52 SERMO V. time for prayer in my family: I have no time for religion in private: I have no time at all for family government. I am so hurried. I live in such a bustle, I am carried from one concern to another in such a manner, that I can do nothing as to worship iu my family." ay. you understand not your business : you know not how to transact your affairs. Instead of pleading your business, as the reason why you should not put up prayer in your family, and look to God for help, the more business you have to transact, the more yon ought to trust and to pray. It is the grand secret of
a pious man, in conducting his affairs, that he first treats with God about them. " The wicked man," says Solomon, "desireth the net of evil men:" he would carry every point by crafty management — by sagacious plans — by artful expedients: "but the root of the righteous yieldeth fruit : " he is rooted and grounded in the care and favour of Him who has the keys of heaven and earth, and manages all the business in the world : fruit is, therefore, yielded to him, and he needs not the net of falsehood — the subterfuges and miserable contrivances of an unbelieving heart. Ezra was thus a man of prayer. IV. There is, in his character, a striking feature also of HOLY JEALOUSY. I sought of the Lord "a right way for us, and for our little ones, and for all our iubstance. For I was ashamed." — Pray attend to this: for there is herein great delicacy, and much holy tenderness of conscience. They expected to meet robbers in the way: and might by asking have obtained a band of soldiers of the king: but — "I was ashamed ! I was ashamed to require of the king a band of soldiers and horse-
EZRA A EXAMPLE I BUSI ESS. 53 men, to help us against the enemy in the way: because we had spoken unto the king saying, The hand of our God is upon all them for good that seek him." As if he had said, " I would not have the king suppose while T profess to trust in God, and to teach others to trust in him, that I want this confidence myself. Should such a man as I flee ? Should I tell him that I am afraid to take a step without his band of soldiers, while I am continually pointing out the power and providence of God over his people ? — o ! the honour of the cause, the glory of God, the truths which I have professed and preached, make me ashamed to ask for the soldiers. I must have recourse to prayer on this particular occasion." It is a man's unquestionable duty to employ all means of safety, and to exercise all the prudence in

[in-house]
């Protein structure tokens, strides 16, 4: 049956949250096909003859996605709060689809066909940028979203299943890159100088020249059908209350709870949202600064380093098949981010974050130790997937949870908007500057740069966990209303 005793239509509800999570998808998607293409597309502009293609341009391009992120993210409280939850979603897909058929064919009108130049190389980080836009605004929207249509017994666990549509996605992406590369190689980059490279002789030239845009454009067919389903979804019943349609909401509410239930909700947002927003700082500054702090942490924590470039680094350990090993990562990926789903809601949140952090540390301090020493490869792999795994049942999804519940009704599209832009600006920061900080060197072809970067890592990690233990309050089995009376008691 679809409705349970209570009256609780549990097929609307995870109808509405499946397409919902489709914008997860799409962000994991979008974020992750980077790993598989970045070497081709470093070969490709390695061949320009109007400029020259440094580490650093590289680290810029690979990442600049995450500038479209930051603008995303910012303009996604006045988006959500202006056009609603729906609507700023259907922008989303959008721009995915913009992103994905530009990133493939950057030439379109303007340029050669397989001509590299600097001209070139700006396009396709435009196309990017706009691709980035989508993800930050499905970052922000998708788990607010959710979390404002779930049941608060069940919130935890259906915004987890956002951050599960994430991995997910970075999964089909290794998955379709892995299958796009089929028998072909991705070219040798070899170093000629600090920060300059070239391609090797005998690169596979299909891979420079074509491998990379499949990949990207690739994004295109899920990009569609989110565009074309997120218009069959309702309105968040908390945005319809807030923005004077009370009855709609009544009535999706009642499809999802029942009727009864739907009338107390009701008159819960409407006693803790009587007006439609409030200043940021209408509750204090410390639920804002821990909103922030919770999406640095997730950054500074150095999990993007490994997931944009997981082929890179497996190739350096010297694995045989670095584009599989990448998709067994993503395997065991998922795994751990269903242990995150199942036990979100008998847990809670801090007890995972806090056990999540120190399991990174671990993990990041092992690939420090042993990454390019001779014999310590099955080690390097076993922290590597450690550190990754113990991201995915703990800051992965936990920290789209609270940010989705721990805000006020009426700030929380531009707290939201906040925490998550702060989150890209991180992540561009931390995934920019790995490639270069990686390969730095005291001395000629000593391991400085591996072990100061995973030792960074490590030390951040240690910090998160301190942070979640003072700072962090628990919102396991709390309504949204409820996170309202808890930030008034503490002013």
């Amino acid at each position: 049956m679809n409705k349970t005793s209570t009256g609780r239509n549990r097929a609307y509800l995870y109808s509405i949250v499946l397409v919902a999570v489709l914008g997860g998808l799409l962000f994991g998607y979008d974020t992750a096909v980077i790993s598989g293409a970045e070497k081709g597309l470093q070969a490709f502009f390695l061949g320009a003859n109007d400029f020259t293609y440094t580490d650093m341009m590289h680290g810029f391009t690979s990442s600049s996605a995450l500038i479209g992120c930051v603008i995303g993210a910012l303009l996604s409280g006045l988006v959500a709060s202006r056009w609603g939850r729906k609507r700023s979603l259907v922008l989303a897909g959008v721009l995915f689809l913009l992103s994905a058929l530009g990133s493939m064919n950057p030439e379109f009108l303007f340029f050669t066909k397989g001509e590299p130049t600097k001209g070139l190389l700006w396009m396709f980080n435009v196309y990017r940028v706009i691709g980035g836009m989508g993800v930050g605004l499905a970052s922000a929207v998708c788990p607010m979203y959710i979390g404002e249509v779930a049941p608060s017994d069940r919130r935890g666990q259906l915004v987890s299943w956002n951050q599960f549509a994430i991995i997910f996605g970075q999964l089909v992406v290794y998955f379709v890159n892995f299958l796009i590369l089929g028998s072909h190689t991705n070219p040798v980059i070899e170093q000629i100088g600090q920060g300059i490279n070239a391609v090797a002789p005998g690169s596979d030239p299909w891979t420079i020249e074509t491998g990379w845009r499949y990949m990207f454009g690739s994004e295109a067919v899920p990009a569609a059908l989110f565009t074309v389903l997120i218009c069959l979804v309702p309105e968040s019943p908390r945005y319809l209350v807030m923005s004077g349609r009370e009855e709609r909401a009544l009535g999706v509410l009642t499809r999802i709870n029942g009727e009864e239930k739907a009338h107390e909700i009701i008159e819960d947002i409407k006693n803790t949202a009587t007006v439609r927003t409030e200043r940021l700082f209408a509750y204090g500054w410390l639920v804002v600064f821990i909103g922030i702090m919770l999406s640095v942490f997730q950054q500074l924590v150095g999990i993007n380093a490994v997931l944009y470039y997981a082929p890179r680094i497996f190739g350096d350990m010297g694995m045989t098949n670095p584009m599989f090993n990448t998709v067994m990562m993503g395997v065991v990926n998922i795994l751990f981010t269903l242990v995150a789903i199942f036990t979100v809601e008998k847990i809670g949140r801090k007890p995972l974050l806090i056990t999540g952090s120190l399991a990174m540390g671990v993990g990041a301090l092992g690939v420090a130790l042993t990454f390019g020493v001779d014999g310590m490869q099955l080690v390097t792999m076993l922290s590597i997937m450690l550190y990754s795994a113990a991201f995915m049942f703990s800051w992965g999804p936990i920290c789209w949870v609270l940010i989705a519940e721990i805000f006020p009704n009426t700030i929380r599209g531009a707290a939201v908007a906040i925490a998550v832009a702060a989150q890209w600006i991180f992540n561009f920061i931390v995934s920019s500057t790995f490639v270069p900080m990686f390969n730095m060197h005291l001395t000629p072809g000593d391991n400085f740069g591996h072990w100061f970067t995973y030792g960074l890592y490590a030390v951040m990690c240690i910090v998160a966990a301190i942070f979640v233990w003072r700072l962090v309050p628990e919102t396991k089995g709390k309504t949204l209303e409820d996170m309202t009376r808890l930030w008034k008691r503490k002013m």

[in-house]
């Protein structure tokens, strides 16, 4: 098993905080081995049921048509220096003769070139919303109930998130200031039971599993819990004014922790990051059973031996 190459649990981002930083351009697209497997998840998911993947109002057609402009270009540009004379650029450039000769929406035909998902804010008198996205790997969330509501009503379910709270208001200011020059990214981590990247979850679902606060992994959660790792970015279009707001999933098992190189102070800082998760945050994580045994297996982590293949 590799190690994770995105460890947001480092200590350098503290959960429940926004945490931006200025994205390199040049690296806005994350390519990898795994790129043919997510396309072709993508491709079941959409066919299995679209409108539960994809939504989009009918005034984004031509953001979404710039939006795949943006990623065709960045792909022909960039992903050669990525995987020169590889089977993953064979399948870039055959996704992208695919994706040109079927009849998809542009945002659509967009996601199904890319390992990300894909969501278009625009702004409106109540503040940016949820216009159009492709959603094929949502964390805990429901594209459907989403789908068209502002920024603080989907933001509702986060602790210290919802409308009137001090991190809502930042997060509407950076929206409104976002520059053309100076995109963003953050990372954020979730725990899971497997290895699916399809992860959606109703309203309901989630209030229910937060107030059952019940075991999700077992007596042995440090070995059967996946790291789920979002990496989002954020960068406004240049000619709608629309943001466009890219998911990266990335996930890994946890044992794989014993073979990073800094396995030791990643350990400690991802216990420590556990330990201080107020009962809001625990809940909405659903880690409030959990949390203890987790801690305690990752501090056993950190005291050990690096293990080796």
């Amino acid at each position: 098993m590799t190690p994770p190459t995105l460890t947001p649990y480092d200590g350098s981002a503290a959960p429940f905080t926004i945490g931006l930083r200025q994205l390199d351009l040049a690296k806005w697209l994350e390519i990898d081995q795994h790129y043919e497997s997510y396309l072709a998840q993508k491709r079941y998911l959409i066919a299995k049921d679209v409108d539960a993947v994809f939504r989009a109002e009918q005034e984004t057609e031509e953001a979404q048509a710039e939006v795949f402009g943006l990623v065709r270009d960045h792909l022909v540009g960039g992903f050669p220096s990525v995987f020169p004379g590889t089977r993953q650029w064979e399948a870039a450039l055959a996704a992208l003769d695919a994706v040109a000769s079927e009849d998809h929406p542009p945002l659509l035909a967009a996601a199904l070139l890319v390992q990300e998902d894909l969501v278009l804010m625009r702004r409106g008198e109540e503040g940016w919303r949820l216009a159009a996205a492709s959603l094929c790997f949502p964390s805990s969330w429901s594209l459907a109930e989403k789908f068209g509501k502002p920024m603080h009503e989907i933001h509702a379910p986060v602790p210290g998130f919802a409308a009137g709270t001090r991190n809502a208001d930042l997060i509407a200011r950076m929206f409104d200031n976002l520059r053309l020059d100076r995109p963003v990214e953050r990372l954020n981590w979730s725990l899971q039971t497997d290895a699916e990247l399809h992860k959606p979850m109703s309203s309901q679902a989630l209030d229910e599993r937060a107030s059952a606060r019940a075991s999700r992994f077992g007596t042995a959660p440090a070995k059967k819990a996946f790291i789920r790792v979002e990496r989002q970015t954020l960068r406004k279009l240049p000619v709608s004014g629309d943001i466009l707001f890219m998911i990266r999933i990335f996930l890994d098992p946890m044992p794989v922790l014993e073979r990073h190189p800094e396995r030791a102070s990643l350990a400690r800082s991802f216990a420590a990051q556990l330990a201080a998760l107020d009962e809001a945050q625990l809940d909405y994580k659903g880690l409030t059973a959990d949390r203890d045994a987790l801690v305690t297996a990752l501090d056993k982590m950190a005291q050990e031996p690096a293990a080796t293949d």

his power: but under the peculiar circumstances of this case, Ezra rather chooses to expose himself to danger than to have the honour of God and his cause called in question; especially as he had to do with those who did not see things as he did, nor believe in God, nor trust in his promises. I principally insist on this part of Ezra's character, because there have been observed, in some persons professedly religious, an indelicacy, — a want of concern for the glory of God and the honour of his Gospel — unsubdued tempers — ill manners — rudeness: no tenderness with regard to the honour of religion — no anxiety to remove stumbling-blocks out of the way of those who know not the truth — no consideration like this of Ezra, " What will the world think? I must consider this : and if the consideration cost me something, I must pay the cost. I must make sacrifices. I must not say, ' I will have my way and my 5*